So, at the current price of $30/shr, we pay $24/shr for about $3.50/shr of free cash flow.  Warren Buffett has said that the value of a company is the present value of all future cash flows.  So, if we can assume that the next 10 years will be at least this rate of cash flow, and management returns this money to its shareholders in the form of generous dividends and stock buyback, then this stock would pay for itself in that time.

So far my argument is easy to straightforward because I stayed away from the technological merits. I feel this is the Warren Buffett way. I doubt Buffet gave much thought to technological details of IBM when he took his $10 billion position.

But I will make some basic comments about technology. In the above analysis, I have assumed MSFT will lose market share in operating systems (as is the conventional thinking).  But I feel it is primarily because our computing devices are more varied, we use desktops, ultrabooks, tablets, smart phones to name a few. So the market will have more operating systems, but with it also comes a larger market of devices.  I also feel the market is under-estimating the switching costs for companies and home PC market.  But despite all this, I will conservatively say that a worse case is MSFT will only maintain its revenue for the next 10 years.  After 10 years other paradigms like cloud-computing could erode MSFT windows dominance, and then I cannot say where MSFT will stand. But, by then the cash flow would have paid off my current investment.

On the optimistic side, Microsoft also appears to be trying its hands at many different initiatives to stay dominant in computing and entertainment; i.e.  Office, Outlook, Bing, XBOX, Skype to name a few.  Don't be surprised if MSFT can lead in some of those areas. MSFT has demonstrated time and again that even if it loses the initial round in a technological battle, it can catch up and later dominate.

So one way or another, I think investing in MSFT will pay off.

Disclosure: Despite my bullishness of MSFT stock, I like Linux much more than Windows, and I primarily use Linux at home and work.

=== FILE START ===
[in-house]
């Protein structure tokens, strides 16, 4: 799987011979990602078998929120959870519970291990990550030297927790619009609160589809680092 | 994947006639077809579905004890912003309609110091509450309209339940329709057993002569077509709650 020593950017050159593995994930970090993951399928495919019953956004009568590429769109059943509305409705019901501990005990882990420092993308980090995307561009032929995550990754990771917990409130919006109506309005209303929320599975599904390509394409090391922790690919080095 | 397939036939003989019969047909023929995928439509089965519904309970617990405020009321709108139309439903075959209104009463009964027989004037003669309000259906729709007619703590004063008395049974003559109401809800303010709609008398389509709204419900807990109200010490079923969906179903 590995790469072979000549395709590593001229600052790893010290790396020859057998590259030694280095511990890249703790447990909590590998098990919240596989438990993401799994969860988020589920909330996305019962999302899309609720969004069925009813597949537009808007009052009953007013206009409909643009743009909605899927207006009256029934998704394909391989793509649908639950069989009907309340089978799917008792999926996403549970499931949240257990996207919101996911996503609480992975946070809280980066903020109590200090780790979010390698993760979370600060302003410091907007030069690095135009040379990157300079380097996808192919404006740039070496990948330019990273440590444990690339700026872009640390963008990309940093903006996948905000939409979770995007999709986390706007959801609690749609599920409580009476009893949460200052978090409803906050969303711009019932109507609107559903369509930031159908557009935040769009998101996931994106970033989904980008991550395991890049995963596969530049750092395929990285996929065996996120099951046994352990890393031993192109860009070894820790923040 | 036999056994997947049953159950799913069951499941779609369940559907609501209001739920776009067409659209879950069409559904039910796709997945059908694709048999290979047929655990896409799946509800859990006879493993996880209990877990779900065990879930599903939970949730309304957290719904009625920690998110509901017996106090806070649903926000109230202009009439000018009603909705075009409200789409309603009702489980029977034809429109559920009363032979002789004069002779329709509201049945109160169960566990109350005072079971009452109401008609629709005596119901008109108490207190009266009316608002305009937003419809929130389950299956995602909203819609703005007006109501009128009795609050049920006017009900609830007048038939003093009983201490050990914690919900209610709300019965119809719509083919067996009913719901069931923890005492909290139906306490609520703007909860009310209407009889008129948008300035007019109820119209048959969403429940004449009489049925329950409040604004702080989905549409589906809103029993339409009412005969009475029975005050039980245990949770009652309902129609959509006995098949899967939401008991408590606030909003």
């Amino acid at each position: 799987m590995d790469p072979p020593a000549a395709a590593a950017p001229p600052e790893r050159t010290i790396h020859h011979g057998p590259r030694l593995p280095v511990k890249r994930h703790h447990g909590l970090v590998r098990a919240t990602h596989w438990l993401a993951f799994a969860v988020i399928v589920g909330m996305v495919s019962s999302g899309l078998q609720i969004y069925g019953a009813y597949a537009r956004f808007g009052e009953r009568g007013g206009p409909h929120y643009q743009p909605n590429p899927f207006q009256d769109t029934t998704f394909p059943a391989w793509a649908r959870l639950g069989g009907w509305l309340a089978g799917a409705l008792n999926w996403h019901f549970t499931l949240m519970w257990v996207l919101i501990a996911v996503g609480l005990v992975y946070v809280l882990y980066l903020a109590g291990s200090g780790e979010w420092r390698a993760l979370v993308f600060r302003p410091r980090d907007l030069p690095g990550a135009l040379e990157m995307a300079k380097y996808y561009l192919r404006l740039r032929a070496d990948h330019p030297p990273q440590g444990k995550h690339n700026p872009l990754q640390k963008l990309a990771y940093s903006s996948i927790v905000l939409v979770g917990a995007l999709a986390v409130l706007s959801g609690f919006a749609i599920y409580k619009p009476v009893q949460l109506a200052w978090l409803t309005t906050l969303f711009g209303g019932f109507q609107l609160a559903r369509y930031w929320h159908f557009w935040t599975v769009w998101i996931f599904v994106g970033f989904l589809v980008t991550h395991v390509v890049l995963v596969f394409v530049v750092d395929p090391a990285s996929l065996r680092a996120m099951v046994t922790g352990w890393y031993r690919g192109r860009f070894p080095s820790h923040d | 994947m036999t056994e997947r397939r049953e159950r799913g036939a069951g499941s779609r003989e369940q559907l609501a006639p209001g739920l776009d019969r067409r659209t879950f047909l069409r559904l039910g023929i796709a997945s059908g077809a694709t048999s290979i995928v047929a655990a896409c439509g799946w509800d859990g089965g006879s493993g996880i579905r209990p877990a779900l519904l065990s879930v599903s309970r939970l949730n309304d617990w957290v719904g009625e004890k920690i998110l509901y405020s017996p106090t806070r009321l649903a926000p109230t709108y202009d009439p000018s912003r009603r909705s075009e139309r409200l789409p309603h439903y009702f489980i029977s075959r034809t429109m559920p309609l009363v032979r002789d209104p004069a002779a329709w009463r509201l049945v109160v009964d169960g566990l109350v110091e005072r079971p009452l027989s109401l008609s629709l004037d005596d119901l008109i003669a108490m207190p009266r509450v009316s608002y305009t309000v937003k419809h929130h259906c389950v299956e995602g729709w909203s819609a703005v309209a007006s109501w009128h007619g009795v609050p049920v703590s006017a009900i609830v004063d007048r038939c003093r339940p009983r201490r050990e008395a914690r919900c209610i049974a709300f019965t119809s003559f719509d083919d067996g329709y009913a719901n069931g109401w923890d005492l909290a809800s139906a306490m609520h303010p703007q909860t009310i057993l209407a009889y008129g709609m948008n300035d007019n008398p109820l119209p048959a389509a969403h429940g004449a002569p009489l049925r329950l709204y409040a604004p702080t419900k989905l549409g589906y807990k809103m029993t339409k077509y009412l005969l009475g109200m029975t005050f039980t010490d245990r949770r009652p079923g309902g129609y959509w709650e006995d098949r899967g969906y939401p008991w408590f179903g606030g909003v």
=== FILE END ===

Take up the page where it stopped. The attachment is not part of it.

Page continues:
Thursday, August 9, 2012

Why I Own WLP

Wellpoint (WLP) is one of the biggest MCO (managed care organization) in the US. They offer the Blue Shield/Blue Cross name in 14 states. WLP is my second largest holding. I have owned it for 8 years since when it was originally Anthem.

The US spends 1/6th of its GDP on health. So health is a big sector US equity market which is looking very hard for inefficiencies. MCOs are in the business of increasing efficiency. (some may argue this is all at the expense of the quality of service, but I will stay away from that as this post is about the investments merits of MCOs)

I chose WLP in part as a play on the overall healthcare and MCO sector. Blue Cross/Blue Shield is a great franchise, and they are well managed. What amazes me about WLP is the P/E of 8. Usually when companies have P/E that low they have some big inherent risks such as huge debt or loss of market share or they are highly cyclical. WLP is not cyclical, their earnings have been rising. They are not overly burdened by long term debt. The balance sheet does show that their tangible book value is about zero. This means the company's value is in the franchise, the organization and its scale.

So where is the catch? Well the catch is supposedly Obamacare. The pervasive feeling is that the government will regulate and restrict the sector. And companies like WLP will not have freedom to raise rates as freely.

This fear is a valid one, but one must also consider the flip side of this. Obamacare will bring 30 million new members to MCO likes WLP. It is somehow very counterintuitive to me that the industry will suffer even with 30 million new members. For now I will give this argument the benefit of the doubt, but even then I think the P/E of 8 overly discounts the risk.